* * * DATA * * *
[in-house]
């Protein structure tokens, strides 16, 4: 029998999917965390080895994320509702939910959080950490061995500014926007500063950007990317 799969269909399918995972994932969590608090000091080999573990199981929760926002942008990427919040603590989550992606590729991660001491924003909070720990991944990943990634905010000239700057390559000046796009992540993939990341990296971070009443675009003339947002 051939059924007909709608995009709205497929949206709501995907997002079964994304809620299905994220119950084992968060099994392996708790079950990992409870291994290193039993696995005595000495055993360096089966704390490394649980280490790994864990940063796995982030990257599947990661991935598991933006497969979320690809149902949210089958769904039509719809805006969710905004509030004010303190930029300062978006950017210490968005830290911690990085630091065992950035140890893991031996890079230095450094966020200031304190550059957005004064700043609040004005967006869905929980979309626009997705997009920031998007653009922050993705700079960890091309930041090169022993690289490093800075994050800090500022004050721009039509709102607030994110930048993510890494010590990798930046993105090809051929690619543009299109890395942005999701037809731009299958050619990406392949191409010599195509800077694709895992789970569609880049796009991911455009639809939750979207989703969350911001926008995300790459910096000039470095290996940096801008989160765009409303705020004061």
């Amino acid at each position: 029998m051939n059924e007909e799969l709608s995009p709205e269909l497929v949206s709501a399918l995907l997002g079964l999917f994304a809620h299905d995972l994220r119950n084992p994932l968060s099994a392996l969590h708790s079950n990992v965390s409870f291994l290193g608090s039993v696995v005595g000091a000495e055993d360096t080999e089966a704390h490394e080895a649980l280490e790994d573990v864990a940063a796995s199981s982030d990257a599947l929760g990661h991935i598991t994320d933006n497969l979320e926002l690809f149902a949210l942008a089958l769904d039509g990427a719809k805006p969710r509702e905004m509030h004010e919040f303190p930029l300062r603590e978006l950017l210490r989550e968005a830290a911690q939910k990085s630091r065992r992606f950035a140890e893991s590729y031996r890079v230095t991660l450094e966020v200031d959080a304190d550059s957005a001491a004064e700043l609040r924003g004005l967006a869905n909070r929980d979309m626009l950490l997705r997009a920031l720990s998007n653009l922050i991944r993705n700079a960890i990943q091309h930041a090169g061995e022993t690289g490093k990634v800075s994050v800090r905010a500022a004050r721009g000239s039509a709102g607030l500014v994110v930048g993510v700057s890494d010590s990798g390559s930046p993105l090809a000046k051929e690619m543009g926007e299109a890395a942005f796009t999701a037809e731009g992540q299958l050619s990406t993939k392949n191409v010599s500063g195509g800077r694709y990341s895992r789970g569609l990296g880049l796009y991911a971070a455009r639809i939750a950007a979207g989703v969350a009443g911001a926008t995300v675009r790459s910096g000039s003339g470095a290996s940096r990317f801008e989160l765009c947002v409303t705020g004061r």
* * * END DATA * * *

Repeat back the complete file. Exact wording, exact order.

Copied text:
[in-house]
């Protein structure tokens, strides 16, 4: 029998999917965390080895994320509702939910959080950490061995500014926007500063950007990317 799969269909399918995972994932969590608090000091080999573990199981929760926002942008990427919040603590989550992606590729991660001491924003909070720990991944990943990634905010000239700057390559000046796009992540993939990341990296971070009443675009003339947002 051939059924007909709608995009709205497929949206709501995907997002079964994304809620299905994220119950084992968060099994392996708790079950990992409870291994290193039993696995005595000495055993360096089966704390490394649980280490790994864990940063796995982030990257599947990661991935598991933006497969979320690809149902949210089958769904039509719809805006969710905004509030004010303190930029300062978006950017210490968005830290911690990085630091065992950035140890893991031996890079230095450094966020200031304190550059957005004064700043609040004005967006869905929980979309626009997705997009920031998007653009922050993705700079960890091309930041090169022993690289490093800075994050800090500022004050721009039509709102607030994110930048993510890494010590990798930046993105090809051929690619543009299109890395942005999701037809731009299958050619990406392949191409010599195509800077694709895992789970569609880049796009991911455009639809939750979207989703969350911001926008995300790459910096000039470095290996940096801008989160765009409303705020004061």
């Amino acid at each position: 029998m051939n059924e007909e799969l709608s995009p709205e269909l497929v949206s709501a399918l995907l997002g079964l999917f994304a809620h299905d995972l994220r119950n084992p994932l968060s099994a392996l969590h708790s079950n990992v965390s409870f291994l290193g608090s039993v696995v005595g000091a000495e055993d360096t080999e089966a704390h490394e080895a649980l280490e790994d573990v864990a940063a796995s199981s982030d990257a599947l929760g990661h991935i598991t994320d933006n497969l979320e926002l690809f149902a949210l942008a089958l769904d039509g990427a719809k805006p969710r509702e905004m509030h004010e919040f303190p930029l300062r603590e978006l950017l210490r989550e968005a830290a911690q939910k990085s630091r065992r992606f950035a140890e893991s590729y031996r890079v230095t991660l450094e966020v200031d959080a304190d550059s957005a001491a004064e700043l609040r924003g004005l967006a869905n909070r929980d979309m626009l950490l997705r997009a920031l720990s998007n653009l922050i991944r993705n700079a960890i990943q091309h930041a090169g061995e022993t690289g490093k990634v800075s994050v800090r905010a500022a004050r721009g000239s039509a709102g607030l500014v994110v930048g993510v700057s890494d010590s990798g390559s930046p993105l090809a000046k051929e690619m543009g926007e299109a890395a942005f796009t999701a037809e731009g992540q299958l050619s990406t993939k392949n191409v010599s500063g195509g800077r694709y990341s895992r789970g569609l990296g880049l796009y991911a971070a455009r639809i939750a950007a979207g989703v969350a009443g911001a926008t995300v675009r790459s910096g000039s003339g470095a290996s940096r990317f801008e989160l765009c947002v409303t705020g004061r």